Ever wondered what the most important factor is out of these three? Strength, Stamina or Skill?
Short answer, SKILL.
During the last decades, there has been an increasing interest in the question whether the brain of elite athletes is different in terms of structure and function. It turns out that most professional athletes have extraordinary skills for rapidly learning complex and neutral dynamic visual scenes.
A recent study using brain imaging showed alternated white matter microstructure in brain regions that are crucial for voluntary control of movements in karate experts as compared to karate novices. To the extent that elite athletes have increased cortical thickness in a few areas of the brain and that this increased anatomical volume is correlated with the level of expertise.
With regard to brain functioning, recent studies focused on neurocognitive performance of athletes in order to investigate whether years of training or innate inter-individual differences in neurocognitive functioning are associated with superior sports performance.
For example, studies report on superior abilities of elite athletes on sport-specific perceptual abilities, visual skills and attention.
It could be suggested that another important neurocognitive function in sports is the ability to acquire complex movements. A recent study investigated motor learning in elite and sub-elite gymnasts and found that learning rate on sport-specific motor skills predicted competition ranking in later years.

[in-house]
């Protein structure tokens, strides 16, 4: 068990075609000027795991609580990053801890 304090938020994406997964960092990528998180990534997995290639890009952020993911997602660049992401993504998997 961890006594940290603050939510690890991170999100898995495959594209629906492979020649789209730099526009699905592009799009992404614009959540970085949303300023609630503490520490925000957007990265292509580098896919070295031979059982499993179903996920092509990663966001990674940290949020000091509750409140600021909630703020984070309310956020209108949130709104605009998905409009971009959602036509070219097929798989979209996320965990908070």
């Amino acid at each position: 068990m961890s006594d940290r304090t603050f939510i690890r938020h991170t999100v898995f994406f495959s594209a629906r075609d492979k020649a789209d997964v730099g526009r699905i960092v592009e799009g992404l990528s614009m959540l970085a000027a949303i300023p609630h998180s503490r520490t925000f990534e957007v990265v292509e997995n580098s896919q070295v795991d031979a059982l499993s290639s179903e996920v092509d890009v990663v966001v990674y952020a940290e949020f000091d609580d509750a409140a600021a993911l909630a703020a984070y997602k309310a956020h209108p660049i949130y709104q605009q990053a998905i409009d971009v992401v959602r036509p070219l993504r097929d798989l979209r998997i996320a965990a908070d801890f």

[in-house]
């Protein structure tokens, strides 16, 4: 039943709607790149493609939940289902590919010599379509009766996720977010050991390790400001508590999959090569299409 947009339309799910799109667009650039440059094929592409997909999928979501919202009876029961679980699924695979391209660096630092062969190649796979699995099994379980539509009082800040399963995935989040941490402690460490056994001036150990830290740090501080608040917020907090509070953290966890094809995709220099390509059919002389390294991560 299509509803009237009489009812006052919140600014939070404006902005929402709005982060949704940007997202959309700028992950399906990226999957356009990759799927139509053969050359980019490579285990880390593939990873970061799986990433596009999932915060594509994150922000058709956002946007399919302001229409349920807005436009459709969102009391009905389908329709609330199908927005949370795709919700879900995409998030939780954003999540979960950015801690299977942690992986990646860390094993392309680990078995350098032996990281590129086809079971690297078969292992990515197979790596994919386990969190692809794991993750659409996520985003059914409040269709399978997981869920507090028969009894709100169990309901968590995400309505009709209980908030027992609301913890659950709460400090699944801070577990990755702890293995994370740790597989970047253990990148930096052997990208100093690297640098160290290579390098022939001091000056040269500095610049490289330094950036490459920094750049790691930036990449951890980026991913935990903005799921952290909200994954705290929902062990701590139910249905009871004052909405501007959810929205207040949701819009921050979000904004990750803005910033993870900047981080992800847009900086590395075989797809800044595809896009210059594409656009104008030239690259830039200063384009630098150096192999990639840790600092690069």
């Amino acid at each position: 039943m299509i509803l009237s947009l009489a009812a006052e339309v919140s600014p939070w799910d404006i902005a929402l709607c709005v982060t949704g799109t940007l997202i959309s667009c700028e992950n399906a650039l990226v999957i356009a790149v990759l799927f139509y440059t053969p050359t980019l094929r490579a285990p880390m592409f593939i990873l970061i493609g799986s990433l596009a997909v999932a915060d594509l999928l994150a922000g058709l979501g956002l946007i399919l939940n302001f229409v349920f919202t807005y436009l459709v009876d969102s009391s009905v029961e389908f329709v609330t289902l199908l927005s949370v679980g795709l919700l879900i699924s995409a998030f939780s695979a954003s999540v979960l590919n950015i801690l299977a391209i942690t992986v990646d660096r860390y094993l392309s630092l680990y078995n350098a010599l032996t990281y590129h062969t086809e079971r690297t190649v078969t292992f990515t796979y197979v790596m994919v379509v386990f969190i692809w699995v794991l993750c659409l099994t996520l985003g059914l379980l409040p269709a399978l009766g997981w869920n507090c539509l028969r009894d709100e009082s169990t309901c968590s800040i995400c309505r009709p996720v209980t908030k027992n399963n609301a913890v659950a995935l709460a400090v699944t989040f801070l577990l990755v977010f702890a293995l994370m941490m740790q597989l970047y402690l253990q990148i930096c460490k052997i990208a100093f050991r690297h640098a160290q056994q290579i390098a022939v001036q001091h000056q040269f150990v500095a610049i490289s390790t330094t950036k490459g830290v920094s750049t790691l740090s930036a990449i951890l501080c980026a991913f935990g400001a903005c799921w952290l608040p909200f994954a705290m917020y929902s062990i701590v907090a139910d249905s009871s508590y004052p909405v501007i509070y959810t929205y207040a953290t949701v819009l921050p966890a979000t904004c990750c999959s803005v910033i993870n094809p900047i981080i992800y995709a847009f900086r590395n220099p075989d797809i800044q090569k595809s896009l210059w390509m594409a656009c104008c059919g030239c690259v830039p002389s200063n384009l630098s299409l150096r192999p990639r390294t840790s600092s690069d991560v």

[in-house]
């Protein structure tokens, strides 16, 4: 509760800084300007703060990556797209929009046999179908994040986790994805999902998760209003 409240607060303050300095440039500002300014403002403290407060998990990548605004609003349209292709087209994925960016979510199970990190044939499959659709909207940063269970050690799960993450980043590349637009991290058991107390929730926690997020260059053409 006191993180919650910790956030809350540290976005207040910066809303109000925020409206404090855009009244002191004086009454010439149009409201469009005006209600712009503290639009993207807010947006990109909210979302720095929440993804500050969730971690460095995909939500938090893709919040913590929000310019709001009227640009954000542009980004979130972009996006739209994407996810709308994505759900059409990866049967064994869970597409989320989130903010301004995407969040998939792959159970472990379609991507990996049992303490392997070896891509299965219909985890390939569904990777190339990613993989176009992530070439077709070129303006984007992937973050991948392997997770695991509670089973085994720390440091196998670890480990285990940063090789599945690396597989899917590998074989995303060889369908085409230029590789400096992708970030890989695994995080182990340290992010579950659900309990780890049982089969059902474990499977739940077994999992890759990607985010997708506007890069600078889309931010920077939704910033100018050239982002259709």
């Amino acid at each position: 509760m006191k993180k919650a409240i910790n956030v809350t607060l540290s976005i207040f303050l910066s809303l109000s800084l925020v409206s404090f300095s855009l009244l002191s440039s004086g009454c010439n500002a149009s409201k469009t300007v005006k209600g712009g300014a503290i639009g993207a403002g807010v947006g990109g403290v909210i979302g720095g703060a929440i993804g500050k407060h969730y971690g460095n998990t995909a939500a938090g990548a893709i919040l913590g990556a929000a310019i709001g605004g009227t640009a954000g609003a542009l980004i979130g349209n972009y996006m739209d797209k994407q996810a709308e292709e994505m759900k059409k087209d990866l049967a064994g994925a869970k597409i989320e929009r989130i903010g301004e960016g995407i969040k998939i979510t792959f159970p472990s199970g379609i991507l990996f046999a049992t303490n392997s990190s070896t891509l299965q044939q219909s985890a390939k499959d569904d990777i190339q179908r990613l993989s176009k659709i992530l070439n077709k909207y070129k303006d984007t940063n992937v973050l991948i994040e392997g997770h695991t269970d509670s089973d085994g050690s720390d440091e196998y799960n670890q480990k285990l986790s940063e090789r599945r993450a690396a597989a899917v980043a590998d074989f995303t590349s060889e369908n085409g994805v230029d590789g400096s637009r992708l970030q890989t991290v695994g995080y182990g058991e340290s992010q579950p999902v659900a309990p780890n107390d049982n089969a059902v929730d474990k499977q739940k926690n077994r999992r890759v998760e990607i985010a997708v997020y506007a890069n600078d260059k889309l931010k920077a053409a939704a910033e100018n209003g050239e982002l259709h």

Which is a way of saying, the more you enjoy an activity, sport or career, the more likely you are to excel at it. So double down on what you enjoy, because science says you’ll be good at it.
Key to all of this? Be a kid again, do more of what you actually enjoy.
Verburgh, L., E. J. A. Scherder, P. A. M. Van Lange, and J. Oosterlaan. "The Key to Success in Elite Athletes? Explicit and Implicit Motor Learning in Youth Elite and Non-elite Soccer Players." Journal of Sports Sciences 34.18 (2016): 1782-790. Web.
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The consistent application of basic training principles is the little key. The heavy door is whatever your reason is for training the first place. Every locked door opens easily with the right key. You can hard-knock the bastard, breach your way through and get what you need. But in terms of longevity, that door is cactus.
Motivation for the motivated is a funny thing, because it isn’t about motivation at all. A tiny portion of society know exactly what they want, how to get it and what they have to do to achieve it.
They don’t need to be pushed or motivated, they need to be controlled.
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